The discretion of Lok Sabha speaker Om Birla
The choice of Om Birla as the Speaker of the Lok Sabha came as a surprise. Nobody had considered Birla since he was just a second-time MP. Insiders said Birla was sounded out more than a week before his appointment. He and his family, however, kept it a closely-guarded secret. Birla kept visiting the office of the newly-appointed parliamentary affairs minister, Pralhad Joshi, probably to get acquainted with his new job. Many journalists had seen him more than once in Joshi’s office but were unable to detect the real reason for his visits. On the day motions had to be moved in the Lok Sabha for the Speaker’s election, Birla’s wife was the first to acknowledge the truth before the media. Birla, however, continued to claim that he had no information even after his wife’s disclosure. At his first media interaction as Speaker, he made the same claim. “She [his wife] must have known but I didn’t have any information,” said Birla with a smile.
There is a firm belief in the Bharatiya Janata Party that Birla knows the preference of the present regime. Is this why the Speaker’s office turned down the proposal of a non-vegetarian lunch at his first media interaction?
Congress insiders believe that Sonia Gandhi doesn’t quite appreciate Rahul Gandhi’s decision to resign as party president after the electoral shock. The grapevine has it that Sonia understands the Congress better than Rahul and can foresee the troubles he will have to face once the levers of power go out of his control. She knows how the Congress functions through cliques and conspiracies and has warned Rahul of a serious crisis if he relinquishes the post of president.
While she is aware how difficult it was at the very outset to create wider acceptability for his leadership, she knows that personal ambitions and political dynamics can create an atmosphere in which Rahul’s supremacy will get diluted. Loyalists have conveyed to her that some leaders are itching to snatch the control of the party from the ‘First Family’ and that a number of people perceived to be close to Rahul are involved in this game. They have also convinced Sonia that it will be easier for Narendra Modi and the BJP to control the Congress if the leadership is in the hands of someone outside the Gandhi clan.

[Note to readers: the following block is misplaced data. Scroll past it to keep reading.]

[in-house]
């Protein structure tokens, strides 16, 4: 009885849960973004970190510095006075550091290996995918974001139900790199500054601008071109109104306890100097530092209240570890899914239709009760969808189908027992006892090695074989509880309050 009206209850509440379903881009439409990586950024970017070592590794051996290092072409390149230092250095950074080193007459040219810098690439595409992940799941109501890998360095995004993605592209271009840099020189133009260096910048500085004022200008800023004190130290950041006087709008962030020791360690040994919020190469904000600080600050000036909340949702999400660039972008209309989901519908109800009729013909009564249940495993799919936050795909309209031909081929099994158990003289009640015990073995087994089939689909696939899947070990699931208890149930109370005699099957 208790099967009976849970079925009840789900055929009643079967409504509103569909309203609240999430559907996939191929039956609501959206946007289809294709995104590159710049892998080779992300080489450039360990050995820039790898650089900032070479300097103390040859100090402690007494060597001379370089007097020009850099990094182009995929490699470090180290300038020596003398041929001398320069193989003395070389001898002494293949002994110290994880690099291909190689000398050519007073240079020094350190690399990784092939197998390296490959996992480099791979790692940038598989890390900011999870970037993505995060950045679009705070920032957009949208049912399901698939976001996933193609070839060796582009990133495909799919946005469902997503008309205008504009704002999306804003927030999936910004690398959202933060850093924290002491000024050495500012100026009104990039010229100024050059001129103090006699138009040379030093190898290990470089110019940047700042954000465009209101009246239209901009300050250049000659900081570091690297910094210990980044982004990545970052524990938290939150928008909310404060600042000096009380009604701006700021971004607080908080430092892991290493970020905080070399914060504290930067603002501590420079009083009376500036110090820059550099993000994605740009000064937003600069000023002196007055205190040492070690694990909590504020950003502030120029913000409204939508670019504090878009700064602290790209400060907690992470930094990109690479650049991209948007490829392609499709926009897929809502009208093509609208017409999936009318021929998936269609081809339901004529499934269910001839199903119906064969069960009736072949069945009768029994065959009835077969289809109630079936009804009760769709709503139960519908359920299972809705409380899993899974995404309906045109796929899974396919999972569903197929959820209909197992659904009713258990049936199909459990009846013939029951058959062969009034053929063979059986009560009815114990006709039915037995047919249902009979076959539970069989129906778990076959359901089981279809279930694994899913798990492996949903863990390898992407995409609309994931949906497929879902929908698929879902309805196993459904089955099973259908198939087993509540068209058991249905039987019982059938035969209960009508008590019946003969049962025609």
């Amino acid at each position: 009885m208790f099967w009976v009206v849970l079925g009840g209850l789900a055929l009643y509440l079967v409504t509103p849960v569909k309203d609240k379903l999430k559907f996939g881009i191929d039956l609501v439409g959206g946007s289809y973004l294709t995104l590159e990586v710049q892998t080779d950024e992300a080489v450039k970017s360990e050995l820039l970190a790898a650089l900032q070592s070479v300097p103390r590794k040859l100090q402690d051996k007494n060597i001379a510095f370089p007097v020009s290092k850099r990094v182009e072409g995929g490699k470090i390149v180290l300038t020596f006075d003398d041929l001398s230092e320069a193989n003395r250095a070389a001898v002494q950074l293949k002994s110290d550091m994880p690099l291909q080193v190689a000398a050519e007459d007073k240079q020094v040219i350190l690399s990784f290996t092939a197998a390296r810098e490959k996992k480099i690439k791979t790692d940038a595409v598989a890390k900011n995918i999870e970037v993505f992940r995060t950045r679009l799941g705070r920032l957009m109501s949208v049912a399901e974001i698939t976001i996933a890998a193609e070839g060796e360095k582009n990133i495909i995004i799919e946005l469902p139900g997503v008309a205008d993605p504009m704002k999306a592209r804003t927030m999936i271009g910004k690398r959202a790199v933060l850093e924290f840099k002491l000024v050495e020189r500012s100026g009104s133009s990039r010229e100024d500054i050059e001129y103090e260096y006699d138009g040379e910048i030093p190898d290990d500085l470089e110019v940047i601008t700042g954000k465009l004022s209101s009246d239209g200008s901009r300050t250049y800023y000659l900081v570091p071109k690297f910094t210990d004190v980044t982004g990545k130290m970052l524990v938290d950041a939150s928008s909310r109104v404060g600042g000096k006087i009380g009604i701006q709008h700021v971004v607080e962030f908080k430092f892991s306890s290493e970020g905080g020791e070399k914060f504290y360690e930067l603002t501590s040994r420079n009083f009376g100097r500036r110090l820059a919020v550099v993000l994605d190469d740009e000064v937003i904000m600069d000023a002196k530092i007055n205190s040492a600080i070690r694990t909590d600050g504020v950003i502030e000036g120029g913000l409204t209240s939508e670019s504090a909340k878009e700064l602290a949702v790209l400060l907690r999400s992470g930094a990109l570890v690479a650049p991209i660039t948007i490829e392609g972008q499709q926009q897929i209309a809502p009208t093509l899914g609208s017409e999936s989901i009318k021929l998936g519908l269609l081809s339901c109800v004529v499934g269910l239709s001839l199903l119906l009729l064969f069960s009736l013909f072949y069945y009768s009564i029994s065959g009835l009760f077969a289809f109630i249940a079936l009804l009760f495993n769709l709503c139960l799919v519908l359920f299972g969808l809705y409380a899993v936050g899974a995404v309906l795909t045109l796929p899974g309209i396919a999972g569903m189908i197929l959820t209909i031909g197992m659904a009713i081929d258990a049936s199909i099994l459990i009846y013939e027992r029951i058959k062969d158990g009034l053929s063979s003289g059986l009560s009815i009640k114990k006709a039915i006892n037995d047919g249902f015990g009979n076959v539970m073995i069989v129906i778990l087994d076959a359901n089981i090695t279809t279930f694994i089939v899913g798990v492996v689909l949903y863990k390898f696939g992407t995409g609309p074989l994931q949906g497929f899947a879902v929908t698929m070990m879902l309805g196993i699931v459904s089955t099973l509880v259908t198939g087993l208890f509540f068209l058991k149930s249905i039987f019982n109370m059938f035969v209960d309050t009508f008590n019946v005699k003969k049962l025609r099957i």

Given Congress’s diminishing electoral presence, Modi, in all probability, wouldn’t need to stir up more trouble inside a divided house.
Here’s some news of more trouble in the Congress. There is, apparently, brewing discontent among Congress leaders over the dominance of Rajya Sabha members in the party hierarchy. Those who contest elections feel most of the Rajya Sabha members have no idea about the people’s pulse and decide strategies sitting inside air-conditioned rooms. “They know everything about the country and politics and become core committee members. Have you seen how many members of the core committee that managed this election contested the polls?” asked a newly-elected member of the Lok Sabha.
Of the 42 members who peopled the three committees formed to oversee the parliamentary election, 11 had never contested any election and eight were one-term MLAs or MPs. When the committees were formed in January this year, Congress veterans had privately expressed outrage, arguing that at least 20 members did not deserve to be there. When asked about the disastrous performance, one senior leader said, “Veterans like Jairam Ramesh who never contested an election and people like Jaiveer Shergill were in the top committees. Ask them how it went wrong. I was not involved at all.”
Who’s the boss?
The Rashtriya Swayamsevak Sangh is believed to influence key decisions of the BJP. Many feel that the decisions taken by the BJP leadership have to be unofficially vetted by the RSS. This, however, is not always the case. The current regime of the BJP shares an excellent relationship with the RSS, but in most cases the party has its way when it comes to crucial issues. For example, the RSS, according to sources, had wanted the former Madhya Pradesh chief minister, Shivraj Singh Chouhan, to replace Amit Shah as party president. But the BJP found a clever way to turn down this wish by naming JP Nadda. Nadda had been Nagpur’s choice to succeed Rajnath Singh in 2014. So when Narendra Modi wanted Shah to be a part of the Union ministry, the wise men of Nagpur had to comply with the request.
The Karnataka revenue minister, RV Deshpande, had a tip for the Mysore deputy commissioner, Abhiram G Sankaron, on how to whip underperforming officials to action. “Issue warnings to the laggards. But don’t forget to write a sweet love letter to the performers.” The deputy commissioner is said to have taken the minister’s suggestion to heart. How about following the same strategy to get some work out your ministerial colleagues, Mr Deshpande?